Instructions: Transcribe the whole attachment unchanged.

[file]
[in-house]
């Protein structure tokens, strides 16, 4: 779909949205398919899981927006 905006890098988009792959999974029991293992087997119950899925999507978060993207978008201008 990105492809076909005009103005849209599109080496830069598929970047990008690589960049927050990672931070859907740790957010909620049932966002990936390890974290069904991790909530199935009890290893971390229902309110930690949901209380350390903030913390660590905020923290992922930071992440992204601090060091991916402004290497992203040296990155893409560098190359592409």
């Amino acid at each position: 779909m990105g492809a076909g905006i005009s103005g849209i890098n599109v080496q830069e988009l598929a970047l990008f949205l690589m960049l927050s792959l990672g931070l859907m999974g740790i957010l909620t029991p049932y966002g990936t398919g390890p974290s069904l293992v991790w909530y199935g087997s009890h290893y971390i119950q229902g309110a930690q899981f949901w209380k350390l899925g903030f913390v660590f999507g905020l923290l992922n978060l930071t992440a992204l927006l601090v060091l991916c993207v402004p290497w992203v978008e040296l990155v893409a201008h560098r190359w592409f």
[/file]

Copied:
[in-house]
């Protein structure tokens, strides 16, 4: 779909949205398919899981927006 905006890098988009792959999974029991293992087997119950899925999507978060993207978008201008 990105492809076909005009103005849209599109080496830069598929970047990008690589960049927050990672931070859907740790957010909620049932966002990936390890974290069904991790909530199935009890290893971390229902309110930690949901209380350390903030913390660590905020923290992922930071992440992204601090060091991916402004290497992203040296990155893409560098190359592409």
């Amino acid at each position: 779909m990105g492809a076909g905006i005009s103005g849209i890098n599109v080496q830069e988009l598929a970047l990008f949205l690589m960049l927050s792959l990672g931070l859907m999974g740790i957010l909620t029991p049932y966002g990936t398919g390890p974290s069904l293992v991790w909530y199935g087997s009890h290893y971390i119950q229902g309110a930690q899981f949901w209380k350390l899925g903030f913390v660590f999507g905020l923290l992922n978060l930071t992440a992204l927006l601090v060091l991916c993207v402004p290497w992203v978008e040296l990155v893409a201008h560098r190359w592409f």